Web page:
The last time I saw “The Year of Magical Thinking” my wife was alive. She chose not to attend that evening, so I went to Hartford TheaterWorks alone to see and review the play.
Now, several years later, it is over four months since she passed away – “passed away,” what a strange phrase; “away” to where I often wonder – and I am sitting in orchestra seating at the Westport Country Playhouse on the opening night of Joan Didion’s play about the death of her husband, John Gregory Dunne, and the subsequent passing of their daughter, Quintana. Over the next 90 minutes I will see a play totally different than the one I saw up in Hartford, not because the words have changed but because I have.
The magical thinking that Didion refers to in the title is a curious mindset, familiar to those who study atavistic religions and cultures, which holds that certain actions – the sacrifice of a maiden, the slaughter of a ram -- will bring about a change: the rains will come; the plague will depart. In Didion’s case, these actions include an agreement with herself that if she plays the “game,” arranges for the funeral, agrees to the autopsy, she is giving her husband enough time to return to her. If she gets all of the facts right, dates and the times, knows the names of all the drugs, understands the medical terminology, her daughter will make it through her illness. If she can just control the situation all will be well.
The production, subtly directed by Nicholas Martin, and starring the absolutely mesmerizing Maureen Anderman as Didion, plays like one of Schubert’s quintets, perhaps his String Quartet in C, his last composition, for bittersweet themes are introduced early on, played with, doubled-back on, with variations offered along the way – themes such as remorse, denial, the aforementioned magical thinking, the need to be “right” and the need to just let go. Memories are resurrected, then re-resurrected, only to be turned away from; actions are analyzed from an intellectual point of view, then analysis is tossed aside and raw emotion spins Didion’s “magical thinking” off in another direction.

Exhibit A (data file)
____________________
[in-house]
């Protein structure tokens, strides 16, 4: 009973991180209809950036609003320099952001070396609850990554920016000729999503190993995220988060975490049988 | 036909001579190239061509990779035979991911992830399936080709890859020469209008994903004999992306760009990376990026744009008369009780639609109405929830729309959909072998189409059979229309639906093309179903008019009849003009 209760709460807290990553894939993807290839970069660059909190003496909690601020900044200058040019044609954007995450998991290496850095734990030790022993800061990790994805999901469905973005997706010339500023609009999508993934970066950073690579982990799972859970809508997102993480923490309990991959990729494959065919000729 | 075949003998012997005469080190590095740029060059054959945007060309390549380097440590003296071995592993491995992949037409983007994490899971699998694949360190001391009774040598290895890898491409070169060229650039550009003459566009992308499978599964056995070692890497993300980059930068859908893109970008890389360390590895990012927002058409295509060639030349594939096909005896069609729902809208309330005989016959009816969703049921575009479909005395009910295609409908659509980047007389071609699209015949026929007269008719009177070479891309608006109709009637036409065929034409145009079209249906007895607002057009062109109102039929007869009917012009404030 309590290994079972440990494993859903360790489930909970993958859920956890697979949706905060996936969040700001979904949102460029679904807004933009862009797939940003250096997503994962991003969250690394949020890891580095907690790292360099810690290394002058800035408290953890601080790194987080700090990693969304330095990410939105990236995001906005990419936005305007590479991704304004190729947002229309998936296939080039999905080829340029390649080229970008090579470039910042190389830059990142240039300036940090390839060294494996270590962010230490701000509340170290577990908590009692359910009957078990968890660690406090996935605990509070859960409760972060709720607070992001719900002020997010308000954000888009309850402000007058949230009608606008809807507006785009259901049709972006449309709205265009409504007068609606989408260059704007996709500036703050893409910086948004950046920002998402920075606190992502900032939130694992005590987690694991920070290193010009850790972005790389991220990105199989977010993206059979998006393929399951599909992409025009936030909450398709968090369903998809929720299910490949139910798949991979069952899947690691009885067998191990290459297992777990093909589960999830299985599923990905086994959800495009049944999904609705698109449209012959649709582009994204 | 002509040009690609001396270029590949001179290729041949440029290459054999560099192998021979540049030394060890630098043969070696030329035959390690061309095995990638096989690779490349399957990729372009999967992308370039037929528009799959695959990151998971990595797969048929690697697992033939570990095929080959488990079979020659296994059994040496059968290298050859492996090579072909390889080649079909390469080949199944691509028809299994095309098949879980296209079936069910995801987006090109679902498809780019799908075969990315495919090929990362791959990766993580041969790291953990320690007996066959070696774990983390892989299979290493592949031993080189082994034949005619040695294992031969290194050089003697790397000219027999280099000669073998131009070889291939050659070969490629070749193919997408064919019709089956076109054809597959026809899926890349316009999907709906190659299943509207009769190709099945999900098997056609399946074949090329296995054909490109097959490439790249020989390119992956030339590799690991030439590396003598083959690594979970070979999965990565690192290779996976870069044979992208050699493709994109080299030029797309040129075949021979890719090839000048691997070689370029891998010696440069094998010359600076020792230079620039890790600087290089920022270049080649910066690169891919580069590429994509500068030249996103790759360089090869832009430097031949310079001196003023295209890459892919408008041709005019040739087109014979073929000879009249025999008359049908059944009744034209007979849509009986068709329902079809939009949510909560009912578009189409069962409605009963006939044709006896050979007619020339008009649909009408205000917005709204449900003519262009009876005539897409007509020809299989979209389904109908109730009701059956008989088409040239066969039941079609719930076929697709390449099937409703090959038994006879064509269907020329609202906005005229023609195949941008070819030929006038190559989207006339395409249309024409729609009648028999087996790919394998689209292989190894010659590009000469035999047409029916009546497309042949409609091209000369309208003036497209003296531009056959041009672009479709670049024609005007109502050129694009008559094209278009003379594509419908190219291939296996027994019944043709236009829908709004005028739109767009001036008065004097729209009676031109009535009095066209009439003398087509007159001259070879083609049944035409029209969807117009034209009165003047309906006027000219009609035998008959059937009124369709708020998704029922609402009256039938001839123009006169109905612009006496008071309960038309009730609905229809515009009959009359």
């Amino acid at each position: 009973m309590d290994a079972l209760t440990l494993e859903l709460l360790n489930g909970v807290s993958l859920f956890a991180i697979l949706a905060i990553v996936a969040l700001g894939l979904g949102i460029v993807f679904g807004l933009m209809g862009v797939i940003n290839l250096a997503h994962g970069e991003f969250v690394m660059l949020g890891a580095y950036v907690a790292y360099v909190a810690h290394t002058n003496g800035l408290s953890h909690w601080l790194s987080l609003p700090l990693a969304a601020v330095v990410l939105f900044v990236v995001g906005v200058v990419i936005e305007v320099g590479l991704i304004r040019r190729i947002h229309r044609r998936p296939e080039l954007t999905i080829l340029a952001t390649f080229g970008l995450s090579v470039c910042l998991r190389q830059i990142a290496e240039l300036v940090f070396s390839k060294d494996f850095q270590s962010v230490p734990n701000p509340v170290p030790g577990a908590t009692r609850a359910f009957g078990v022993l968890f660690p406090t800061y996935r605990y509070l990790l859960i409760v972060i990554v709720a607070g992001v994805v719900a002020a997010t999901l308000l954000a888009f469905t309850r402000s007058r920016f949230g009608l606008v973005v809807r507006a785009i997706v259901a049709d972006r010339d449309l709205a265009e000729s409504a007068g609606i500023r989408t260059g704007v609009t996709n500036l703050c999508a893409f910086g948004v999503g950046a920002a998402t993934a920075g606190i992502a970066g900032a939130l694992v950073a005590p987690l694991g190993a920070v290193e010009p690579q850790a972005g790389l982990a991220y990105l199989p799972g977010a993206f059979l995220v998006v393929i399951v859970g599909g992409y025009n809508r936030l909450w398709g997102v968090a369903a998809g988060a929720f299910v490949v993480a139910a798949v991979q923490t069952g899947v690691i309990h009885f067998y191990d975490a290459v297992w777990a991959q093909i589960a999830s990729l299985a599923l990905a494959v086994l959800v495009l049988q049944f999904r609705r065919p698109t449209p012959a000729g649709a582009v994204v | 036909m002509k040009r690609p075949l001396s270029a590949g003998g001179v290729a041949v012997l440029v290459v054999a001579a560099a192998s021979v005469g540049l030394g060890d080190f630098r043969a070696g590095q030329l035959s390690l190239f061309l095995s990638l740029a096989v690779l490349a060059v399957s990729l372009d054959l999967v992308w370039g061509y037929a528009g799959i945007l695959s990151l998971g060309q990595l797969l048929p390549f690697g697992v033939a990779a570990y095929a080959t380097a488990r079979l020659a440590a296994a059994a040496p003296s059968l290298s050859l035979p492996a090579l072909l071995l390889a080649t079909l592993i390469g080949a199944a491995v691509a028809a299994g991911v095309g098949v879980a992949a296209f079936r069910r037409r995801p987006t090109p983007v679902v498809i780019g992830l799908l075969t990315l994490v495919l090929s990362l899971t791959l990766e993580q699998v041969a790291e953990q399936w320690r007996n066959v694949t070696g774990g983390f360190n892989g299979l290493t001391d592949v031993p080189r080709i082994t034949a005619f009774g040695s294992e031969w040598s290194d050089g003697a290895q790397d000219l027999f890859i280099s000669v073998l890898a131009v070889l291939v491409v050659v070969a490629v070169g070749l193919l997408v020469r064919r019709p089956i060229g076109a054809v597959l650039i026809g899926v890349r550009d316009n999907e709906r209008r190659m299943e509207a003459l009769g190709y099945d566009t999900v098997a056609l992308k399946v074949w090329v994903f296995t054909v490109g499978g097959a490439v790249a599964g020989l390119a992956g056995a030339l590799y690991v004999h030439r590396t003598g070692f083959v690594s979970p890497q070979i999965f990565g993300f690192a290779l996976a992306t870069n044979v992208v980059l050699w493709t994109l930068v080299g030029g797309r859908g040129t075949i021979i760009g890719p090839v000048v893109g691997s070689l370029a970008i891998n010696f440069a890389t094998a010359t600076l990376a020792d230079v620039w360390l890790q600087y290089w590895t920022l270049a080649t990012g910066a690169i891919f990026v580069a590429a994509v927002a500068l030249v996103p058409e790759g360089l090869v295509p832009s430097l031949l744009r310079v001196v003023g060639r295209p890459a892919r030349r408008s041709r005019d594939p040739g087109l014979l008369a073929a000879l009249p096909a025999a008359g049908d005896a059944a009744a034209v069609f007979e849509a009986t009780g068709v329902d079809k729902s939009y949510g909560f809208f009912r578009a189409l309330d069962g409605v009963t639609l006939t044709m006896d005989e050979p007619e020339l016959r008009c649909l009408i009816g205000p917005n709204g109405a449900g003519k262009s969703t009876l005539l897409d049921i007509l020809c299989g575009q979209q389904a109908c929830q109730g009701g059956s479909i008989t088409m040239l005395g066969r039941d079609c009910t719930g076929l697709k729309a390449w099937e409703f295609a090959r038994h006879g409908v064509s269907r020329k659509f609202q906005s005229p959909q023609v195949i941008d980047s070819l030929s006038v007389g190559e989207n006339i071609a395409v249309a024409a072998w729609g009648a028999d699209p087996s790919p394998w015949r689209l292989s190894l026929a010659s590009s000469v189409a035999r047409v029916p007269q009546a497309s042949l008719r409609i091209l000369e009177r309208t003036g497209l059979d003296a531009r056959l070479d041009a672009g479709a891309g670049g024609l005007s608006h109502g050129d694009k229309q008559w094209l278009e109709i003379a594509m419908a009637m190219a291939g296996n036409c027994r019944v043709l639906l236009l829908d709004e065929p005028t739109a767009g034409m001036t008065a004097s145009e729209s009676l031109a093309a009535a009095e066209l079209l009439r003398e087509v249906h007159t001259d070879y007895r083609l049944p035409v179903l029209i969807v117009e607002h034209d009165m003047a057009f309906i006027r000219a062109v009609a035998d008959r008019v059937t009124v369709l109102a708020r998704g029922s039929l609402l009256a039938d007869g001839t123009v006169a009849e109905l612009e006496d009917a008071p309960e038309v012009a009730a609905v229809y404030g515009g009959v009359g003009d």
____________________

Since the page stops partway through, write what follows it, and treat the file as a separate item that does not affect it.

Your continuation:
The play is an extended threnody, and could, at any moment, topple over into a maudlin abyss, but Anderman gives a wonderfully controlled performance, allowing the audience to sense the emotions roiling inside her character but never allowing these emotions to burst forth. Her gestures are precise, her body language evincing a control that is part of the magical thinking, and yet you sense the powerful, dark forces lurking beneath, the urge to scream, to rend clothes, to toss a priceless vase against a wall.
The set, designed by Alexander Dodge, is spare: a gauzy, curved, pleated curtain upstage, a raked, planked platform center stage framed by a towering rectangular arch made of rough lumber, and a single, cushioned Adirondack chair set stage right on the platform. It is a dreamscape appropriate for magical thinking, a “nowhere” that allows for desperate flights of fancy enhanced by Philip Rosenberg’s lighting design, save for some follow spots that seem a bit uncertain, unsure of exactly how to frame the actress.
In the opening minutes of the play, Anderman, as Didion, warns that she is going to speak of things that the audience, in a denial that allows people to go about their quotidian tasks, doesn’t want to hear about, but she tells the audience members that it will, inevitably, happen to them. I can’t remember what my reaction was to these words up in Hartford, but as Anderman spoke them all I could do was nod, for I, too, have gone through my period of magical thinking, and yes, it will happen to all of us.
“The Year of Magical Thinking” runs through June 30. For tickets or more information call 203-227-4177 or go to www.westportplayhouse.org.